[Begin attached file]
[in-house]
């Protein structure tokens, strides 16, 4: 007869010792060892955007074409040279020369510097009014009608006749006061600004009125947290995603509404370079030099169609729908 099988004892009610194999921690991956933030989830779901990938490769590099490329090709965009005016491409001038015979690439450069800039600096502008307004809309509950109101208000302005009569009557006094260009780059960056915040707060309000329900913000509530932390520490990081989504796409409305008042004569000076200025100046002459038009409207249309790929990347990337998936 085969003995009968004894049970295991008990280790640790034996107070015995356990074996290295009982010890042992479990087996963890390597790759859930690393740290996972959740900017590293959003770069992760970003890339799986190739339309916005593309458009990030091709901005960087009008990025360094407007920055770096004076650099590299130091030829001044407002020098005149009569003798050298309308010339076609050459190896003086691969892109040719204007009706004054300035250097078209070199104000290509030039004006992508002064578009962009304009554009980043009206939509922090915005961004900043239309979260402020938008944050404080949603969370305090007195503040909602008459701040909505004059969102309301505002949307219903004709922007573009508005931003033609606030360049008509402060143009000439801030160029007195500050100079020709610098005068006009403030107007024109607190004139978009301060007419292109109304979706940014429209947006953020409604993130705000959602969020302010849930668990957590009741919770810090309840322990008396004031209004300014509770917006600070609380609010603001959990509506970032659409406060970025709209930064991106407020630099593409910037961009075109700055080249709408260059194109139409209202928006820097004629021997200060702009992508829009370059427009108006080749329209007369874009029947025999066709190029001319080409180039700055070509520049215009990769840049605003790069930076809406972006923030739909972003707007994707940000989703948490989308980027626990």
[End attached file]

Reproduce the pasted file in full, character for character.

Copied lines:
[in-house]
């Protein structure tokens, strides 16, 4: 007869010792060892955007074409040279020369510097009014009608006749006061600004009125947290995603509404370079030099169609729908 099988004892009610194999921690991956933030989830779901990938490769590099490329090709965009005016491409001038015979690439450069800039600096502008307004809309509950109101208000302005009569009557006094260009780059960056915040707060309000329900913000509530932390520490990081989504796409409305008042004569000076200025100046002459038009409207249309790929990347990337998936 085969003995009968004894049970295991008990280790640790034996107070015995356990074996290295009982010890042992479990087996963890390597790759859930690393740290996972959740900017590293959003770069992760970003890339799986190739339309916005593309458009990030091709901005960087009008990025360094407007920055770096004076650099590299130091030829001044407002020098005149009569003798050298309308010339076609050459190896003086691969892109040719204007009706004054300035250097078209070199104000290509030039004006992508002064578009962009304009554009980043009206939509922090915005961004900043239309979260402020938008944050404080949603969370305090007195503040909602008459701040909505004059969102309301505002949307219903004709922007573009508005931003033609606030360049008509402060143009000439801030160029007195500050100079020709610098005068006009403030107007024109607190004139978009301060007419292109109304979706940014429209947006953020409604993130705000959602969020302010849930668990957590009741919770810090309840322990008396004031209004300014509770917006600070609380609010603001959990509506970032659409406060970025709209930064991106407020630099593409910037961009075109700055080249709408260059194109139409209202928006820097004629021997200060702009992508829009370059427009108006080749329209007369874009029947025999066709190029001319080409180039700055070509520049215009990769840049605003790069930076809406972006923030739909972003707007994707940000989703948490989308980027626990």